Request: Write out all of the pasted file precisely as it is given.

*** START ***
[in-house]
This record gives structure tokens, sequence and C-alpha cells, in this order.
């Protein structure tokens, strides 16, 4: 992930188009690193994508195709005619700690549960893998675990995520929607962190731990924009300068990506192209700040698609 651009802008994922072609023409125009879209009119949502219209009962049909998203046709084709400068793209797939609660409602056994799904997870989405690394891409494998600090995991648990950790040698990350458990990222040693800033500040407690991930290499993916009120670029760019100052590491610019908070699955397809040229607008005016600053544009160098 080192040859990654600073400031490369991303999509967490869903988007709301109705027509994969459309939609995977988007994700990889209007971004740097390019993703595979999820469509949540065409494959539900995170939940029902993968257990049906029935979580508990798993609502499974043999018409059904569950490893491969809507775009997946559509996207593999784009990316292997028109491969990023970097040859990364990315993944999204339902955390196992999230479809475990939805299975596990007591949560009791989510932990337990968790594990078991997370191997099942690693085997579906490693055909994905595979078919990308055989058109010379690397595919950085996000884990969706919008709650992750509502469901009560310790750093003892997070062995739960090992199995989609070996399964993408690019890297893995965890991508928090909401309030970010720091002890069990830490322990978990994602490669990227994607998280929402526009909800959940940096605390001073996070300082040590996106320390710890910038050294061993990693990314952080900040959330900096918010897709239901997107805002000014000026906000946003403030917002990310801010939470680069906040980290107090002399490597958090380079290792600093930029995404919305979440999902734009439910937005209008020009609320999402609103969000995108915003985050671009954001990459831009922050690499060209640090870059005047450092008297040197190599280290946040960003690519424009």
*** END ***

[in-house]
This record gives structure tokens, sequence and C-alpha cells, in this order.
């Protein structure tokens, strides 16, 4: 992930188009690193994508195709005619700690549960893998675990995520929607962190731990924009300068990506192209700040698609 651009802008994922072609023409125009879209009119949502219209009962049909998203046709084709400068793209797939609660409602056994799904997870989405690394891409494998600090995991648990950790040698990350458990990222040693800033500040407690991930290499993916009120670029760019100052590491610019908070699955397809040229607008005016600053544009160098 080192040859990654600073400031490369991303999509967490869903988007709301109705027509994969459309939609995977988007994700990889209007971004740097390019993703595979999820469509949540065409494959539900995170939940029902993968257990049906029935979580508990798993609502499974043999018409059904569950490893491969809507775009997946559509996207593999784009990316292997028109491969990023970097040859990364990315993944999204339902955390196992999230479809475990939805299975596990007591949560009791989510932990337990968790594990078991997370191997099942690693085997579906490693055909994905595979078919990308055989058109010379690397595919950085996000884990969706919008709650992750509502469901009560310790750093003892997070062995739960090992199995989609070996399964993408690019890297893995965890991508928090909401309030970010720091002890069990830490322990978990994602490669990227994607998280929402526009909800959940940096605390001073996070300082040590996106320390710890910038050294061993990693990314952080900040959330900096918010897709239901997107805002000014000026906000946003403030917002990310801010939470680069906040980290107090002399490597958090380079290792600093930029995404919305979440999902734009439910937005209008020009609320999402609103969000995108915003985050671009954001990459831009922050690499060209640090870059005047450092008297040197190599280290946040960003690519424009």